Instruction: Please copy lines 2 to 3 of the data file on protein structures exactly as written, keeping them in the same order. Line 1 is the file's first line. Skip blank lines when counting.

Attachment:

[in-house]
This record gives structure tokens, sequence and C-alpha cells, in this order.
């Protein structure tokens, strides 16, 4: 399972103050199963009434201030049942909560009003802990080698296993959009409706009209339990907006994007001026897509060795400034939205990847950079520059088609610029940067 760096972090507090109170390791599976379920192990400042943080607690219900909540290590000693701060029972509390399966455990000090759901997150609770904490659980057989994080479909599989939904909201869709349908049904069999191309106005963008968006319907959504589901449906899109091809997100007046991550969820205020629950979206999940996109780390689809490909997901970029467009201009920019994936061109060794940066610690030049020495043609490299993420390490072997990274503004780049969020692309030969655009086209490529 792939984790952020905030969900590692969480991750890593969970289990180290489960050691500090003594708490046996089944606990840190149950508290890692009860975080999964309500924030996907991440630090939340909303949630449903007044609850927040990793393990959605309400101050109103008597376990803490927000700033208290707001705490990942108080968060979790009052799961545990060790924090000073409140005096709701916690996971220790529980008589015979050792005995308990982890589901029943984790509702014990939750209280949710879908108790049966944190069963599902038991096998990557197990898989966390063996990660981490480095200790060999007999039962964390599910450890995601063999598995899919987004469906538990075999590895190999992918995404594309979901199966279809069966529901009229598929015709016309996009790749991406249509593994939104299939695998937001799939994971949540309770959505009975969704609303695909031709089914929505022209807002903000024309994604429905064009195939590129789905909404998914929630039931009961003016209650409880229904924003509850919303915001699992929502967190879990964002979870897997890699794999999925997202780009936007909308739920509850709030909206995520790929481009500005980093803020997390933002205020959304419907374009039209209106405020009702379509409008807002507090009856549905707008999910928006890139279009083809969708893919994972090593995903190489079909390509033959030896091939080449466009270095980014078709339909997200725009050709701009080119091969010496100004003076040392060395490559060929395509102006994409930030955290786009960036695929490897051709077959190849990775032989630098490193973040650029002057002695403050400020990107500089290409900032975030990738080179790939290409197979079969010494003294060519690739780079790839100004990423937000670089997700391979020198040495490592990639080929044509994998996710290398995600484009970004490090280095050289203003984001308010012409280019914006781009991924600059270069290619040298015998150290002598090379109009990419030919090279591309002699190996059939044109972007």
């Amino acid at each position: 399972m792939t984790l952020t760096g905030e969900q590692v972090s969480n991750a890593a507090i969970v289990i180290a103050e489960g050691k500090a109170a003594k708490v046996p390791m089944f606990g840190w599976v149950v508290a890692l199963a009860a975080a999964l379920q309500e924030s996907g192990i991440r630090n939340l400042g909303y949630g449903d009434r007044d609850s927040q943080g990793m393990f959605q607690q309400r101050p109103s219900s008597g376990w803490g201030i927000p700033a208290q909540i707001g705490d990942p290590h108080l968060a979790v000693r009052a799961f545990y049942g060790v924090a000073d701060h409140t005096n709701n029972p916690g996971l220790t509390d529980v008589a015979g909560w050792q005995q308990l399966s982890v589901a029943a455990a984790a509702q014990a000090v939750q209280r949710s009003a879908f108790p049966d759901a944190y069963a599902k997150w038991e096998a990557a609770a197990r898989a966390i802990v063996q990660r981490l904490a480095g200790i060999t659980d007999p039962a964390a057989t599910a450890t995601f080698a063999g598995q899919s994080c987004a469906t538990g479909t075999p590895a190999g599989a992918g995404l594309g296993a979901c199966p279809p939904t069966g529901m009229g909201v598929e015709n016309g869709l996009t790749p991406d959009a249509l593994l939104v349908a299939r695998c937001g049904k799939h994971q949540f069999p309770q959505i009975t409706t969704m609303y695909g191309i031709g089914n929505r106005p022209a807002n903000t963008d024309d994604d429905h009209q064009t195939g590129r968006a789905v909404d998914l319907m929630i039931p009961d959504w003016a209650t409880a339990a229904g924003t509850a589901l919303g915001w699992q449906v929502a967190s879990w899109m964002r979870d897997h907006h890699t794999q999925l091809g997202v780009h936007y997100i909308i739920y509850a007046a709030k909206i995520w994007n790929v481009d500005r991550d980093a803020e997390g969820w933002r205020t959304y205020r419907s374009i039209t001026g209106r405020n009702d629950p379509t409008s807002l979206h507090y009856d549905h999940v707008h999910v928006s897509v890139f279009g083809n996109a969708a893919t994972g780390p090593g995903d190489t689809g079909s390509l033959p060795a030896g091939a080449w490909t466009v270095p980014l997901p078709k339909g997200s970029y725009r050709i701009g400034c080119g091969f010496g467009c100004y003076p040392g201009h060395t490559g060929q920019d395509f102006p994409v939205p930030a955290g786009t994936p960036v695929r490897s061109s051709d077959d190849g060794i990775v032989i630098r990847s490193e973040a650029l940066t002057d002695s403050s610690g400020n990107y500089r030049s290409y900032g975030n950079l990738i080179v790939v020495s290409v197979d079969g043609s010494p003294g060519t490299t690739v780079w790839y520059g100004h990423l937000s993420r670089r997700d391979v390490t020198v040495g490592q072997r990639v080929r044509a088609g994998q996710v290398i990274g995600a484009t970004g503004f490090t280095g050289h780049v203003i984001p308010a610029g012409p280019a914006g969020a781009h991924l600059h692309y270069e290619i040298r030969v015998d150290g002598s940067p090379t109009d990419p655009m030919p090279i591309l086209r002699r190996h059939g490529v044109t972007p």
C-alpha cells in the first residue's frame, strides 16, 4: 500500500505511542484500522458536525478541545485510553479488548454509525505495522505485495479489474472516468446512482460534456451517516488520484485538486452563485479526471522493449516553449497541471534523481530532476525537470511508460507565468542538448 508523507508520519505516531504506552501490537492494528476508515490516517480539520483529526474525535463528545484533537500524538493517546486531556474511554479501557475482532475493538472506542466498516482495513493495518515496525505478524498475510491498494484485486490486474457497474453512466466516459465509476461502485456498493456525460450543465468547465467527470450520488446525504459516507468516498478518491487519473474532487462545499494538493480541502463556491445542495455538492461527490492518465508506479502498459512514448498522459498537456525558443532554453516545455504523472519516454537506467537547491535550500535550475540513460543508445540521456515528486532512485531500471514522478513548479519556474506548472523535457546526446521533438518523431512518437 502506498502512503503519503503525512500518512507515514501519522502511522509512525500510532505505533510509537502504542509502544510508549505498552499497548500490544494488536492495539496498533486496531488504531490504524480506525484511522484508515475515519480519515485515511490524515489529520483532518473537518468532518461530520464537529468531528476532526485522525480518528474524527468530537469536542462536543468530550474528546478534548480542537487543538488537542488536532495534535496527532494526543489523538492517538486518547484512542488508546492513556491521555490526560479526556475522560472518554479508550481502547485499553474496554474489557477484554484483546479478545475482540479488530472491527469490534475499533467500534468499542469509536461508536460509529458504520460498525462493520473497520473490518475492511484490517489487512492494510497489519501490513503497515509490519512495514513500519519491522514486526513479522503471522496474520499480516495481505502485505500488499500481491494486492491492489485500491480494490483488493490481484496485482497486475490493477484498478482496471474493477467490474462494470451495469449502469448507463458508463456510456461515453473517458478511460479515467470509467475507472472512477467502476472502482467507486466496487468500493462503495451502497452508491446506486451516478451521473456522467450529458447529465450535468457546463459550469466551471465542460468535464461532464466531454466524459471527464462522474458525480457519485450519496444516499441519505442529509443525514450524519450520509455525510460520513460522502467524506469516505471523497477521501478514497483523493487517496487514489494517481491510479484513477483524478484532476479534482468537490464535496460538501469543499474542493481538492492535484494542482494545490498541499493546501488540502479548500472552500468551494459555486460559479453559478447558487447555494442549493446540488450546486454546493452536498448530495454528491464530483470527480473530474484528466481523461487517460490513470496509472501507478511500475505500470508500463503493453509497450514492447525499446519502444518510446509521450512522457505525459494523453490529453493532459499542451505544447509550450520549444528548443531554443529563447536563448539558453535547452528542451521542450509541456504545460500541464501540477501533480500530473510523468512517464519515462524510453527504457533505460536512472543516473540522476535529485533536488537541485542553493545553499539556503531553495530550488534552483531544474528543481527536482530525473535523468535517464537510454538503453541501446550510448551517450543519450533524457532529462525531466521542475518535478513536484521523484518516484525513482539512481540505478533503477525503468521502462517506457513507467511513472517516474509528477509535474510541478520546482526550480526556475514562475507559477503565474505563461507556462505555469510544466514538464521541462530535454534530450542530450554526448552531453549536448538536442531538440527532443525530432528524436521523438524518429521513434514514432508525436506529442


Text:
This record gives structure tokens, sequence and C-alpha cells, in this order.
């Protein structure tokens, strides 16, 4: 399972103050199963009434201030049942909560009003802990080698296993959009409706009209339990907006994007001026897509060795400034939205990847950079520059088609610029940067 760096972090507090109170390791599976379920192990400042943080607690219900909540290590000693701060029972509390399966455990000090759901997150609770904490659980057989994080479909599989939904909201869709349908049904069999191309106005963008968006319907959504589901449906899109091809997100007046991550969820205020629950979206999940996109780390689809490909997901970029467009201009920019994936061109060794940066610690030049020495043609490299993420390490072997990274503004780049969020692309030969655009086209490529 792939984790952020905030969900590692969480991750890593969970289990180290489960050691500090003594708490046996089944606990840190149950508290890692009860975080999964309500924030996907991440630090939340909303949630449903007044609850927040990793393990959605309400101050109103008597376990803490927000700033208290707001705490990942108080968060979790009052799961545990060790924090000073409140005096709701916690996971220790529980008589015979050792005995308990982890589901029943984790509702014990939750209280949710879908108790049966944190069963599902038991096998990557197990898989966390063996990660981490480095200790060999007999039962964390599910450890995601063999598995899919987004469906538990075999590895190999992918995404594309979901199966279809069966529901009229598929015709016309996009790749991406249509593994939104299939695998937001799939994971949540309770959505009975969704609303695909031709089914929505022209807002903000024309994604429905064009195939590129789905909404998914929630039931009961003016209650409880229904924003509850919303915001699992929502967190879990964002979870897997890699794999999925997202780009936007909308739920509850709030909206995520790929481009500005980093803020997390933002205020959304419907374009039209209106405020009702379509409008807002507090009856549905707008999910928006890139279009083809969708893919994972090593995903190489079909390509033959030896091939080449466009270095980014078709339909997200725009050709701009080119091969010496100004003076040392060395490559060929395509102006994409930030955290786009960036695929490897051709077959190849990775032989630098490193973040650029002057002695403050400020990107500089290409900032975030990738080179790939290409197979079969010494003294060519690739780079790839100004990423937000670089997700391979020198040495490592990639080929044509994998996710290398995600484009970004490090280095050289203003984001308010012409280019914006781009991924600059270069290619040298015998150290002598090379109009990419030919090279591309002699190996059939044109972007």